Picking Out a Baby Toy
Picking out new toys for a child from birth to five years can be a difficult or daunting task, as each store has many products to choose from and you would like to find toys that are meaningful toward a child’s early development without being overly stimulating or stunting. Baby toys, as a rule, should be both entertaining and educational, as “play” is supposed to a time to engender development in problem-solving skills, motor skills, social skills, and learning. Additional positive aspects of play and baby toys are learning creativity and leadership skills.
But a new baby toy, whether purposely educational or otherwise, shouldn’t be just for the purpose of developing quicker. Certain baby toys in play are designed for neurological reasons, whether it’s for early stimulation of the five senses or learning basic social cues as a preschooler, and all are geared to learning predictable response to function. From a fully neurological standpoint, effective baby toys, for all levels of development, are designed to have “play” form the right connections and paths between brain cells, and connect and form certain paths in the correct developmental sequence. As a result, whether for an infant or a preschool-age child, multiple toys are needed for multiple developmental skills. But, when choosing educational or developmental toys, the toy itself shouldn’t be too difficult or complex for a child to play with, as, at this point, the toy will have no value toward the child’s development.
Regardless for which age a toy is designed, educational baby toys are geared toward developing certain skill sets for the mind and body of a child. Toys that encourage physical skills, be it a rattle for a baby or a ride-on toy for a toddler, are designed to develop skills like dexterity, reaching, grasping, crawling, running, climbing, balance, and holding and handling small toys. Cognitive skills gained through educational baby toys include cause and effect, reasoning, problem solving, memory skills, and attention span. Language skills – which may seem more apparent in preschool creative games, such as when a girls might play with dolls, or when both girls and boys play make-believe games – actually start from infancy, with “cooing” games a parent can play with his or her child, but later language skills developed through play include telling stories and jokes through creative and make-believe play and basic social skills, including cooperating, negotiating, taking turns, and learning rules. In addition, play also encourages strong emotional development for a boy or a girl, including dealing with fears, wishes, and bad experiences, as well as awareness of the environment and surroundings. Whether a child is playing with a parent or with other children, play time encourages feelings of success and safety and reinforces social bonds.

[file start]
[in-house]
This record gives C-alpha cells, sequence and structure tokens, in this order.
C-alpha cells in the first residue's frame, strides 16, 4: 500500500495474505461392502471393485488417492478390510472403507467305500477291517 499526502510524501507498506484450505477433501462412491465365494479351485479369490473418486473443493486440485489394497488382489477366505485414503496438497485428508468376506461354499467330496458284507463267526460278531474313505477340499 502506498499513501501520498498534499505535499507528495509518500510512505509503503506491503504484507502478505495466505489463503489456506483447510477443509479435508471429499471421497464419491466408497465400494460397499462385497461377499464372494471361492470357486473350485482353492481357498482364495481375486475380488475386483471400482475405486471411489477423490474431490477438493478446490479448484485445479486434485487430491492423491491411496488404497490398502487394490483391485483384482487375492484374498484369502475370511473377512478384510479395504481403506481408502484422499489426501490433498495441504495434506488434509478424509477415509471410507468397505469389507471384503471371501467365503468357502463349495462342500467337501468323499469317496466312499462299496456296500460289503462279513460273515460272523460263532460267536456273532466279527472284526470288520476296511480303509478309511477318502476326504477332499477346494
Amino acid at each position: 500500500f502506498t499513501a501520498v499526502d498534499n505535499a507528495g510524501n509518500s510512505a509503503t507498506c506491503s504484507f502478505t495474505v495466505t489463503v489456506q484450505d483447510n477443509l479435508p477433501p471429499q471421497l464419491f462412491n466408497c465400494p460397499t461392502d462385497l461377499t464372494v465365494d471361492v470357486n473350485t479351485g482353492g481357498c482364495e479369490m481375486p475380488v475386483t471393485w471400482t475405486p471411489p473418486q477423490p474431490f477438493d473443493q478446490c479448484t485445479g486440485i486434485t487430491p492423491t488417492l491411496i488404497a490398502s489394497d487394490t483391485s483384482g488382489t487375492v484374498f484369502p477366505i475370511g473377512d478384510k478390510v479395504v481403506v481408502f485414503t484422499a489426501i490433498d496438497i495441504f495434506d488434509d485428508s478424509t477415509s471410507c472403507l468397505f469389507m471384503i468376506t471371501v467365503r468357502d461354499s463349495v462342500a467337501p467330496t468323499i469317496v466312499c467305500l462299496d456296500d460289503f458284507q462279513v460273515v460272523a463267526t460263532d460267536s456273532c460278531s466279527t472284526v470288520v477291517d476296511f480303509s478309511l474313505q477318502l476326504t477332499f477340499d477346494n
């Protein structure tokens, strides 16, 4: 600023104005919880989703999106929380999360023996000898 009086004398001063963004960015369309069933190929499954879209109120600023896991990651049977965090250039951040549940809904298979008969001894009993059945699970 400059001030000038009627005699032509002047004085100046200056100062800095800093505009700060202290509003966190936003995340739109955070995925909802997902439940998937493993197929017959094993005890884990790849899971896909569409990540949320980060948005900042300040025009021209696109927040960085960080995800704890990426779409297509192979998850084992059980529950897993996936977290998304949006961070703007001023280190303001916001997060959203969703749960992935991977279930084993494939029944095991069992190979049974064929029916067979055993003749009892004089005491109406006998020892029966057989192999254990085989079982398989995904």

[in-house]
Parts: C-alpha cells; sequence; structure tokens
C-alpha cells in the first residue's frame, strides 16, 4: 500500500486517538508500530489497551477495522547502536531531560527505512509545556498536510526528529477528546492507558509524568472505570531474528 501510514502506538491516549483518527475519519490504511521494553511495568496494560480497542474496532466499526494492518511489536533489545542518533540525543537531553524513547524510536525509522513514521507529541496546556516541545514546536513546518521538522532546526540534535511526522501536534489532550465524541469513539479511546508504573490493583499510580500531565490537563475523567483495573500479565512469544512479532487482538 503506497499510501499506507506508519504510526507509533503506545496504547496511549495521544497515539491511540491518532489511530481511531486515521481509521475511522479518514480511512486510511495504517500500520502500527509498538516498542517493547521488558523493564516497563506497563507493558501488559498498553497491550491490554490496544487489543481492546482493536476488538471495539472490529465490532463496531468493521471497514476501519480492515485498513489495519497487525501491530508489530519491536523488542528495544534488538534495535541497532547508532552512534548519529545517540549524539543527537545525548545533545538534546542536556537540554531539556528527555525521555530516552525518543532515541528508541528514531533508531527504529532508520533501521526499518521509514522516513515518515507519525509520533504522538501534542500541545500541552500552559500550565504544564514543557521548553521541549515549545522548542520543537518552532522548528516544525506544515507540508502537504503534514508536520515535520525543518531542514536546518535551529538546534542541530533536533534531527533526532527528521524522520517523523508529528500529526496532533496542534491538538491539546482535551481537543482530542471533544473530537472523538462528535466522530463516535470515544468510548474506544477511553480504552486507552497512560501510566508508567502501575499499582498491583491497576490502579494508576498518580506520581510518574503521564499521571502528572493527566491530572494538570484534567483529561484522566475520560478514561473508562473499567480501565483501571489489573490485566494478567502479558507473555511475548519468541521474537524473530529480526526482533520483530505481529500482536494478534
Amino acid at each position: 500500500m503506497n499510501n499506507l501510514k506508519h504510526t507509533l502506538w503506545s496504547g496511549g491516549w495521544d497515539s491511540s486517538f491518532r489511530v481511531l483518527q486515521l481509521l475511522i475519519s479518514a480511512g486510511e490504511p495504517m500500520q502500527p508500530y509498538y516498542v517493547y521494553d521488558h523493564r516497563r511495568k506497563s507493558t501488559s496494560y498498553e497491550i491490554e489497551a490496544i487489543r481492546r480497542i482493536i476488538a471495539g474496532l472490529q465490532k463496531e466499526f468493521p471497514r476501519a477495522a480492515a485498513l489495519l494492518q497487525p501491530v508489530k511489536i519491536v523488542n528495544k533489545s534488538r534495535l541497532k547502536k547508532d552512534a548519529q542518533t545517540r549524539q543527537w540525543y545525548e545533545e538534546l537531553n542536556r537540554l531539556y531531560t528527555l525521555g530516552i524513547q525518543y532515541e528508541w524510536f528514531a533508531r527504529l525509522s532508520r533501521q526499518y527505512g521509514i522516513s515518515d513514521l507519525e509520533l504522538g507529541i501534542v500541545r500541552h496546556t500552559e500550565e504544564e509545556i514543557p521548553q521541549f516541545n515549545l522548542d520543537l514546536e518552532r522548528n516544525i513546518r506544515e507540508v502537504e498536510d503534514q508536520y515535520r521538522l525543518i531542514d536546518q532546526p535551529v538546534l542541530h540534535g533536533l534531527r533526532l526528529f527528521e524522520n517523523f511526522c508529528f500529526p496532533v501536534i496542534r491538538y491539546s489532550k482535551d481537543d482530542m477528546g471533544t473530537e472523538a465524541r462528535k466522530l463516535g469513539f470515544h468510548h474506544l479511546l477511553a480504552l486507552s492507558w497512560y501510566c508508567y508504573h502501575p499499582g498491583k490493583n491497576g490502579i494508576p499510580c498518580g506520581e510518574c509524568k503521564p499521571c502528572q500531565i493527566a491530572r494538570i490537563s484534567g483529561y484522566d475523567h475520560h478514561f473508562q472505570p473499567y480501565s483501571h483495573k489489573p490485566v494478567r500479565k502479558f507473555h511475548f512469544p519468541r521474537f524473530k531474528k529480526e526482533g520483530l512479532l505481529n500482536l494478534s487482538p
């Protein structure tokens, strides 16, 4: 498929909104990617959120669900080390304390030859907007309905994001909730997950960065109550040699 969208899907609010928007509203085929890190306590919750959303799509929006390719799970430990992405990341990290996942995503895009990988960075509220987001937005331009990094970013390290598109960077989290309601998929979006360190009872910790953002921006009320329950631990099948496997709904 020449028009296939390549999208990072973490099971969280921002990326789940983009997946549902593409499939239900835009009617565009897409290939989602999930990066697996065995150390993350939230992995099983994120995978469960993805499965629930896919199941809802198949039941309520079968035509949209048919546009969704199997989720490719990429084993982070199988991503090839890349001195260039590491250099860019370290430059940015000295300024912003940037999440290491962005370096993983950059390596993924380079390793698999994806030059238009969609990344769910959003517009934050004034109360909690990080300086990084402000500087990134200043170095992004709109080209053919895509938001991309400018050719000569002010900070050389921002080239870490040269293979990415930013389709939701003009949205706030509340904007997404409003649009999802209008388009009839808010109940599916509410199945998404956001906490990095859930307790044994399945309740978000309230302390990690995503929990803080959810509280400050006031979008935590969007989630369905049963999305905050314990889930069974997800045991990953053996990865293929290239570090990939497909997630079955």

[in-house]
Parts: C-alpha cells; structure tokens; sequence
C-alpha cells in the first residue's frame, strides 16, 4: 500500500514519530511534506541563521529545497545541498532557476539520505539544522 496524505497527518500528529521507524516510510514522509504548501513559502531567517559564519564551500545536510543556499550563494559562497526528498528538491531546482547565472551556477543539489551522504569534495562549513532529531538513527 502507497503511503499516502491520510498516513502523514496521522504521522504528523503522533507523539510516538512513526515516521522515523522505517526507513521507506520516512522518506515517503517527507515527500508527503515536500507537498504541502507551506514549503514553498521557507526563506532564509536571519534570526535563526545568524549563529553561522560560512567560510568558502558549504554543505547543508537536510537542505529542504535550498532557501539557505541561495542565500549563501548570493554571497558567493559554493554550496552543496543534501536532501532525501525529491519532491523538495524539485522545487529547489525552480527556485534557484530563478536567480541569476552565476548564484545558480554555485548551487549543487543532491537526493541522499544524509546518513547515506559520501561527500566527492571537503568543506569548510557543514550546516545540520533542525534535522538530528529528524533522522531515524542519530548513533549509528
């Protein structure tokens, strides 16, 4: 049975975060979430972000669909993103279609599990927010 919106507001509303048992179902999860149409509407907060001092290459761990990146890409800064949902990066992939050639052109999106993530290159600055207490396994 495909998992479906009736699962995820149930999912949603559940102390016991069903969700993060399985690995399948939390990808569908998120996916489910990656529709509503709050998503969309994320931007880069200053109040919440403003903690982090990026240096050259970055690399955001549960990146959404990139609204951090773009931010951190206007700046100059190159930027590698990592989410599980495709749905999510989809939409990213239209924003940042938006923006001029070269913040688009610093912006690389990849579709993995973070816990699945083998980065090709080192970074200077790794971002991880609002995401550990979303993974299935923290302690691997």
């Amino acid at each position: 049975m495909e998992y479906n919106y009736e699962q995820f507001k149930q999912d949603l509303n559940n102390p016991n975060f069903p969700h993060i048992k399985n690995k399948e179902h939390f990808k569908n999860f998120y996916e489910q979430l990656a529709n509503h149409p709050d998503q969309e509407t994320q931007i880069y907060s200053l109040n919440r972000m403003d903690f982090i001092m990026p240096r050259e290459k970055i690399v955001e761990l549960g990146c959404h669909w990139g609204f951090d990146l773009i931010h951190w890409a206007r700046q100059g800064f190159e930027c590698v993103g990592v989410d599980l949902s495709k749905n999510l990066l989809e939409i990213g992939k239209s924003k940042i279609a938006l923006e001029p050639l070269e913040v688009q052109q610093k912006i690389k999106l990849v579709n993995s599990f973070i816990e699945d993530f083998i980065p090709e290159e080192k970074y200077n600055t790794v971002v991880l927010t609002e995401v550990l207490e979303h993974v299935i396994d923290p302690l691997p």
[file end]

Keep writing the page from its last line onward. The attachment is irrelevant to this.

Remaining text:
But certain toys are more appropriate for children of a certain age. In infancy, toys for a baby boy or girl are the same, with black and white or primary colors used for visual stimulation. But, aside from visual stimulation, toys for infants, which includes from birth to one year, are all meant to stimulate the five senses and such toys include mobiles and safety mirrors, rattles, stacking toys, pop-up toys, picture books, musical toys, squeeze toys, baby swings, and teething toys. As soon as a baby gradually becomes a toddler, he or she is managing to move around and, as a result, baby toys for children from one to three years are focuses on problem solving and manipulating. Typical development toys for this age group include push-pull or ride-on toys, rocking toys, small tricycles, puzzles, shape sorters, peg boards, movement games, large threading beads, blocks, stacking rings, picture and coloring books, crayons, markers, and clay. Musical toys are still appropriate but involve more complex sounds.
Baby toys, or more appropriately preschool toys, appear different for a boy or a girl, with dolls and tea sets geared toward girls and tool set kits geared toward boys, but all types of toys, regardless of gender, are designed to teach and encourage necessary developmental skills for this age group. Interactive toys, although introduced to toddlers, are used to teach social play and more complex social skills. Such interactive toys include dress-ups, puppets, bead and lacing sets, story books, board games, and puzzles with no more than 24 pieces.
For all ages, safety with any baby toy is always a concern and, as a rule, baby toys should be checked for small, removable parts, especially for children three years and younger. If a toy part can fit inside a 35mm film container, the part is too small. Similarly, for baby toys, the toy shouldn’t have any sharp edges or points and, if a toy has any additional parts, make sure all parts fit securely. Other notable safety precautions include no small balls or marbles and, for soft toys, make sure the fabric or doll hair isn’t fluffy enough to be torn out and chewed by a child. With tricycles and ride-on toys, make sure your child wears appropriate safety gear. In addition, toys should be checked regularly for signs of wear and tear.
As both developmental value and safety of a baby toy are important, many toys are available that are both safe and will enhance your child’s development. When choosing a toy, have these aspects in mind and, most importantly, choose a toy that your child will enjoy and is age appropriate.